Vivek Neelakantan

Ph.D. 

2018 to 2019
Research Fellow

Southeast Asia and the Beginnings of the Primary Health Paradigm, 1948-1978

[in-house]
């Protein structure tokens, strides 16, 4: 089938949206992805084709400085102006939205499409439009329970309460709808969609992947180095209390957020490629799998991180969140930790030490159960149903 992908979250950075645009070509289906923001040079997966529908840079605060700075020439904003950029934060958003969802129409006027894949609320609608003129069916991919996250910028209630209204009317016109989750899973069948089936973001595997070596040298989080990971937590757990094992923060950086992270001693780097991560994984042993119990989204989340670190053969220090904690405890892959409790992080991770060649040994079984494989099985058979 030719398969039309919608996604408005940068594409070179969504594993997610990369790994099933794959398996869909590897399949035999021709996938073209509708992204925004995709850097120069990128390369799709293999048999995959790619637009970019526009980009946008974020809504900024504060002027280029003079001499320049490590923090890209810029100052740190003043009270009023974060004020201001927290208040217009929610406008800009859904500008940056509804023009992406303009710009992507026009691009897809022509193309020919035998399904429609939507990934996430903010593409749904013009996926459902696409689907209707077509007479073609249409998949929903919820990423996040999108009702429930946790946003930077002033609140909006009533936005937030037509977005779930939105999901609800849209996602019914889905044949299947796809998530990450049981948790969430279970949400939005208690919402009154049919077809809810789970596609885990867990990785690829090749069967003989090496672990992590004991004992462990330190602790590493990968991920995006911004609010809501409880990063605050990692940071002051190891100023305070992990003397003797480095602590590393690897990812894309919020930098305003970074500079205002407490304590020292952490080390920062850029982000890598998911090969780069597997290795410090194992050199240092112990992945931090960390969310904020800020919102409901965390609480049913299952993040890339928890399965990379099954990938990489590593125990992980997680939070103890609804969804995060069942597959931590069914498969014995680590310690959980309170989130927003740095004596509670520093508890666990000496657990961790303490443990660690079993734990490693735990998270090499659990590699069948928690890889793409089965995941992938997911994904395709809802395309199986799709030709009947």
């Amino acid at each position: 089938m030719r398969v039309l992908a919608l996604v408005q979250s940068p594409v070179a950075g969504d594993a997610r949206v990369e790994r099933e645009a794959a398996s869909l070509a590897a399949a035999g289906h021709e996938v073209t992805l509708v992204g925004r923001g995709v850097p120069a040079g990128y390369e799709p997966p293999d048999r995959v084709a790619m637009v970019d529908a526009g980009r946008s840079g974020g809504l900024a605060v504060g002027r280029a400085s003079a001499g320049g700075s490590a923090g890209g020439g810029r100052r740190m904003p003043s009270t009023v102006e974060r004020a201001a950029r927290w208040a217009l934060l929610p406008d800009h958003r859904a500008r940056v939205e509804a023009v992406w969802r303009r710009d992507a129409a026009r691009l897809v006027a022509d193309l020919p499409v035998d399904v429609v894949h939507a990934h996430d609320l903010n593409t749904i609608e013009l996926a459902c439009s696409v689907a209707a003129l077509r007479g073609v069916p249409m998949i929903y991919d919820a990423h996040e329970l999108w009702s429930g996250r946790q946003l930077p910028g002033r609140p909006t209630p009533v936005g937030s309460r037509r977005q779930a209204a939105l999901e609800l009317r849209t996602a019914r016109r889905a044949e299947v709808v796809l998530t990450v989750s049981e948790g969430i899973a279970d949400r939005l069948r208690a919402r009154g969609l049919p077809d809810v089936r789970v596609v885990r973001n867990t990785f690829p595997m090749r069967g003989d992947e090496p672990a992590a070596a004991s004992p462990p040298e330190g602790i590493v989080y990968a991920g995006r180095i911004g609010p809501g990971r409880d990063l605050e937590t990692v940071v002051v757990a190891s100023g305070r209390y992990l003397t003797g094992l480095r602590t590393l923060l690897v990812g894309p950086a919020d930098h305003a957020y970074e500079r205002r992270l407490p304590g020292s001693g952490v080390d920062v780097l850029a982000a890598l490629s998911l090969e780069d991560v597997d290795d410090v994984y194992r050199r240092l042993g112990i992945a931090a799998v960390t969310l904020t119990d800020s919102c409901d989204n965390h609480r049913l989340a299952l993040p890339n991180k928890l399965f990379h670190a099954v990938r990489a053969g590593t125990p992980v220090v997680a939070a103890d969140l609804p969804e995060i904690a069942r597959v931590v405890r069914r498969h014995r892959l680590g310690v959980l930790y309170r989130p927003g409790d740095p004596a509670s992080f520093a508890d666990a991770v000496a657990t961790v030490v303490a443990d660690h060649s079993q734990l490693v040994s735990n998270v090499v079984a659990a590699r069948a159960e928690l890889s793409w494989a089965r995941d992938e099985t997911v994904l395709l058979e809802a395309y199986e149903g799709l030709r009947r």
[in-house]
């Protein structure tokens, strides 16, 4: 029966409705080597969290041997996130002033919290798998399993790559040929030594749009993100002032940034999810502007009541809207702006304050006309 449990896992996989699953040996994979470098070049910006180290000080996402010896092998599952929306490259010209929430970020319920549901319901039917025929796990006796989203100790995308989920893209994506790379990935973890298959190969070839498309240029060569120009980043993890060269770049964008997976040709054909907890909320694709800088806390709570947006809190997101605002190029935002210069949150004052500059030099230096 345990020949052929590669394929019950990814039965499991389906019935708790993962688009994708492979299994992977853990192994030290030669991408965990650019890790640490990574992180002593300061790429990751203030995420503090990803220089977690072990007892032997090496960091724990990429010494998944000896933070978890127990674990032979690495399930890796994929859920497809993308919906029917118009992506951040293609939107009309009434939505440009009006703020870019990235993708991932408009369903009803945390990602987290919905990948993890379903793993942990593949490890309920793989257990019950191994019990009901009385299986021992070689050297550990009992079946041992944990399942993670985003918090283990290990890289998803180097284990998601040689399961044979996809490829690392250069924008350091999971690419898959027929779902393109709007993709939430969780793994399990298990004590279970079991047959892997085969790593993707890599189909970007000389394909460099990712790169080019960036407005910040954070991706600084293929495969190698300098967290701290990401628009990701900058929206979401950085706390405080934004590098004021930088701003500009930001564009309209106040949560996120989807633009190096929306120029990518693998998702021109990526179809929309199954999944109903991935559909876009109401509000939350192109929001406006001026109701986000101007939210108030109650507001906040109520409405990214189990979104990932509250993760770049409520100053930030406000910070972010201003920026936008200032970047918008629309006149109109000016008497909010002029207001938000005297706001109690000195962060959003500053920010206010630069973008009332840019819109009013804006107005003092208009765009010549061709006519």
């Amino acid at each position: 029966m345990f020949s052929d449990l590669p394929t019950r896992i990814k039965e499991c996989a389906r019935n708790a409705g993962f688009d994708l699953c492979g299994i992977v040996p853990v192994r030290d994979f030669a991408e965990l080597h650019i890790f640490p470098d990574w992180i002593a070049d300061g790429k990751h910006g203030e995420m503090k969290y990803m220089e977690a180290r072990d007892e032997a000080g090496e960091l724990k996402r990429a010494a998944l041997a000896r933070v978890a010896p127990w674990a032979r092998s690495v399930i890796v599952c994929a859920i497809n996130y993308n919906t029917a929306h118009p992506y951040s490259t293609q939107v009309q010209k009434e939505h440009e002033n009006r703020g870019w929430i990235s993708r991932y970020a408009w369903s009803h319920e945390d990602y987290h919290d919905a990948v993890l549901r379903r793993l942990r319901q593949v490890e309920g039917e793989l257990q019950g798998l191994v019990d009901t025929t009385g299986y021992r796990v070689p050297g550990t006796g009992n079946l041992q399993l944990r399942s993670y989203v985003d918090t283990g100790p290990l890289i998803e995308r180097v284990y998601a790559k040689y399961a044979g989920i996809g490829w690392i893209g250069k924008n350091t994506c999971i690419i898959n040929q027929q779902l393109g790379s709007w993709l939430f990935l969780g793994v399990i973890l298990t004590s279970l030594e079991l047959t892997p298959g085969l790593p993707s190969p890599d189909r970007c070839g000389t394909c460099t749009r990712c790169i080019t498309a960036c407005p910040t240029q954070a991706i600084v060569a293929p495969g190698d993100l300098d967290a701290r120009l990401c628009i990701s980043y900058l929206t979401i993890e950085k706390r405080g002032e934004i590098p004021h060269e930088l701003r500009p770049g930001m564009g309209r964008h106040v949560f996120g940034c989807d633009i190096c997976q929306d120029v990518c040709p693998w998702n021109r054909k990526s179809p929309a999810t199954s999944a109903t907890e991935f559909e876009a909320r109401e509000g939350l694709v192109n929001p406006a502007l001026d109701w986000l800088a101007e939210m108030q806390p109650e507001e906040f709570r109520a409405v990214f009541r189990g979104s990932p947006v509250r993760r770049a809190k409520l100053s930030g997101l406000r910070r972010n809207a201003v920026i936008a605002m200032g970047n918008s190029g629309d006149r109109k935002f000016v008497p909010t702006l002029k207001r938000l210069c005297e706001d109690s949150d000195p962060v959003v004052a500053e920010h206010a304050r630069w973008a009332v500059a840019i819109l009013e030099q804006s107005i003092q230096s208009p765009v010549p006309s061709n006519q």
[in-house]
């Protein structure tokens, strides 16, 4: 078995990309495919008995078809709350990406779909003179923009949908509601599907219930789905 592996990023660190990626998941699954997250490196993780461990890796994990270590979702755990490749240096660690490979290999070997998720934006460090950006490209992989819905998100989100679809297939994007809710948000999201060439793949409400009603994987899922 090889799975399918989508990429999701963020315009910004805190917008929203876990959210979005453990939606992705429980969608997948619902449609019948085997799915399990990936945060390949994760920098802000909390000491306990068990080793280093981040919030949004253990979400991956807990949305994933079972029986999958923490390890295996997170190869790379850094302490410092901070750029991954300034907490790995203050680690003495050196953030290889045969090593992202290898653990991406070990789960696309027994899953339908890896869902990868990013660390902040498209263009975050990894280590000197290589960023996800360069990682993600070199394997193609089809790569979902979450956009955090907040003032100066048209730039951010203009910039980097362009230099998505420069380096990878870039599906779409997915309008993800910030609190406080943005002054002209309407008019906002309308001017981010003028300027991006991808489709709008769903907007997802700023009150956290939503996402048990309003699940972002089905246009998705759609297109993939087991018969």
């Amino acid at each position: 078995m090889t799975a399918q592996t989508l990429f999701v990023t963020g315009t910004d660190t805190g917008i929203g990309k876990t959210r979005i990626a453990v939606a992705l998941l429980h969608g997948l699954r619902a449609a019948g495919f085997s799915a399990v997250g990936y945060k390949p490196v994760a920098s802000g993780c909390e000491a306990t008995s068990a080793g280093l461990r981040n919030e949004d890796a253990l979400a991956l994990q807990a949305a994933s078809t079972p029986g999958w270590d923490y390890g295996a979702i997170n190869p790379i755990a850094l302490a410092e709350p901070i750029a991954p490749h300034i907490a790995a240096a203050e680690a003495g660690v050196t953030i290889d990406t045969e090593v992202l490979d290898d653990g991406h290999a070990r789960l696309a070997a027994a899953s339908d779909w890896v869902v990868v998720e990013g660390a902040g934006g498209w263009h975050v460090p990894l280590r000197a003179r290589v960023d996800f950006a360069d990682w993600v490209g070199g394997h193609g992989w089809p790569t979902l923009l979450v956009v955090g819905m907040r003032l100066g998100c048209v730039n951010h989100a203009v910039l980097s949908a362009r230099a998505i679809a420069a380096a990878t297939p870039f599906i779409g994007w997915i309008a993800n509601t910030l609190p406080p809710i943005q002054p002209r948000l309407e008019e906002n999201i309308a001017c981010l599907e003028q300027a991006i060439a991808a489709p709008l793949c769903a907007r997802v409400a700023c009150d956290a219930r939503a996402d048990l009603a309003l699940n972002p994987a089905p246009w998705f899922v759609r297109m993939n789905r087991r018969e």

Southeast Asia is central to the development of the Primary Health paradigm. This project investigates from a transnational perspective the ways in which international health was appropriated and transformed in Southeast Asia (1948-78). The implementation of health initiatives in the region, under the postcolonial state and international organisations, witnessed inner tensions between the notional magic bullet approach, and a holistic approach that linked public health to nation-building. The Alma Ata Conference on Primary Healthcare (1978) was preceded by the failure of the US-supported global malaria eradication program (1955-69). The US failure left the global health leadership open to the USSR, which showcased what its state-sponsored healthcare could accomplish for developing countries at the Conference. The study situates the evolution of the Primary Health paradigm in Southeast Asia within the context of the Cold War, and the development of WHO Regional Offices (1948-51). In doing so, it examines “paths not taken” in international health.